Alliance Manchester Business School - AMBS
Article By
Michelle Carter

Michelle Carter

Professor of Information Systems and EDI (Equality, Diversity and Inclusion) Lead at AMBS

Digital Divide

Are we doing enough to ensure AI impacts our lives in truly beneficial ways?

Michelle Carter discusses challenges to overcome if technology is to be used for both social good and improved business performance.

Every day we hear about the ways in which AI is transforming business. But are we thinking enough about how AI is benefiting us in our own everyday lives and the potentially unintended consequences of our headlong rush to a brave new world?

For instance, in the academic world there's a growing conversation about whether the speed of change is compromising our ability to conduct research in ways that are responsible and have impact. And when it comes to education, AI's role is expanding so rapidly it feels like we're only scratching the surface of understanding its full implications for teaching and learning.

Yet regulatory frameworks simply aren't evolving fast enough to ensure AI's integration into society mirrors its benefits to business. It's the delicate balance between innovation and regulation, progress, and precaution, that we must navigate to ensure that technology is being used for social good as well as improved business performance.

Customer service

A good example of AI’s integration into society is how it is revolutionising customer service by handling routine inquiries swiftly, freeing humans to tackle more complex issues.

But while AI chatbots are becoming standard for many organisations, they also bring new challenges. It can be hard enough getting a good customer service experience when staff are well trained (think of all those hours we spend on the phone trying to explain a problem and finding a solution). A good customer service experience requires more than trained staff and demands empathy and adaptability - qualities that AI doesn't have but is trying to mimic.

Imagine how bad things could get if we layer AI on poor customer service. In that scenario there is only one result - we find ourselves in an endless loop of unhelpful automated responses, with no access to the human assistance we often need.

Social good

Consider also that not everyone in society has access to digital tools. Take the use of AI chatbots in healthcare which promise to streamline processes, manage appointments, track symptoms, educate patients, and provide medication reminders.

However, for the elderly these advances can seem less like progress and more like exclusion.

According to Age UK, 6 million older people in the UK are either not online or struggle to navigate the internet safely. That's around one in five people over the age of 65 who might find themselves on the fringes of a healthcare system that's rapidly moving away from traditional communication methods.

While great at managing appointments, chatbots are not within reach for the 2.3 million older people in the UK without internet access or the 3.3 million who don't use a smartphone. What's more, nearly a million people in this demographic don't use mobile phones at all. They're at risk of being sidelined in an age when booking a medical appointment or even getting a disability permit is just a few clicks or swipes away for the rest.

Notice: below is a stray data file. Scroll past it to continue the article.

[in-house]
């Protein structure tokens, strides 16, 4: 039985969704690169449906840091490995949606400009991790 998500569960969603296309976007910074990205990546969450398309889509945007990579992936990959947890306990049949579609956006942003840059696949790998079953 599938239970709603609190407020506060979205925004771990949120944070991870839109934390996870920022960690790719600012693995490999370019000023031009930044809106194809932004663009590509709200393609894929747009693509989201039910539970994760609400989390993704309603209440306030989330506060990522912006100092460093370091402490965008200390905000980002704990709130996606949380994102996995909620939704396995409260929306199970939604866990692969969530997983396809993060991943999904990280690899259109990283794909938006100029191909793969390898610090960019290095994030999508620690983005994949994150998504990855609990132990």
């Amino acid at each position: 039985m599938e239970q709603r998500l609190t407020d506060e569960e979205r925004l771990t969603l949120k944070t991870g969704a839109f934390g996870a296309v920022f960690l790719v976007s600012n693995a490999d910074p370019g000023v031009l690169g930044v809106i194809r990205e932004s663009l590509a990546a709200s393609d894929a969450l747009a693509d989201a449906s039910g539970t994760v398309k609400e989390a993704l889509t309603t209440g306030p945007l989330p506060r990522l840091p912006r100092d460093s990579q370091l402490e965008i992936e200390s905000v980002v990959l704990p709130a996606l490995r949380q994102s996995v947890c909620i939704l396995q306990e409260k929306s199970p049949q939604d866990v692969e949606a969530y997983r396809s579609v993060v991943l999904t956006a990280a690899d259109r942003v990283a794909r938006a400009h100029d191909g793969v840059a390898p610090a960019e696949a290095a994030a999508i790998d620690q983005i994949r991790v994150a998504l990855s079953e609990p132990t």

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It strikes me that we’re confronting a curious conundrum in our modern lives with the widening chasm between the pace of technological change and our capacity as human beings to adapt. It's not just about older people grappling with smartphones and online services either - the rapid obsolescence of technology skills is starting to nip at the heels of those considerably younger too.

This presents us with a stark paradox. As our lifespans extend, so does the breadth of our digital engagements, yet the mastery of each new technological iteration seems more fleeting.

As an educator in information systems, I am acutely aware that we need to bridge this gap. How do we equip our students, and ourselves, with enduring digital skills that will serve us not just now, but well into our longer, digitally-oriented futures?

Legal battleground?

Another looming question also shadows the AI industry. What if the foundation on which AI's capabilities are built - the vast amounts of data it requires - becomes a legal battleground?

Recent lawsuits have been challenging the way such data is sourced and should courts decide that data acquisition methods don't qualify as 'fair use', the AI landscape could face a seismic shift. In particular, the cost of licensing existing data could become exorbitant, forcing companies to rethink their models.

A sudden halt in the use of AI could be disorienting. If we're forced to unplug from these AI services, even temporarily, the withdrawal would not only affect convenience but also challenge how we've structured efficiency and knowledge acquisition.


At this summer's Americas Conference on Information Systems (AMCIS), where I'm co-chair, we will be addressing these very issues.

How can we continue to harness the potential of AI and other technological advances in ways that respect legal and ethical boundaries? How can we make these technologies more accessible and beneficial for everyone? And how can we balance the push towards digitalisation with the need for traditional, non-digital access points so that no-one is excluded from essential services?

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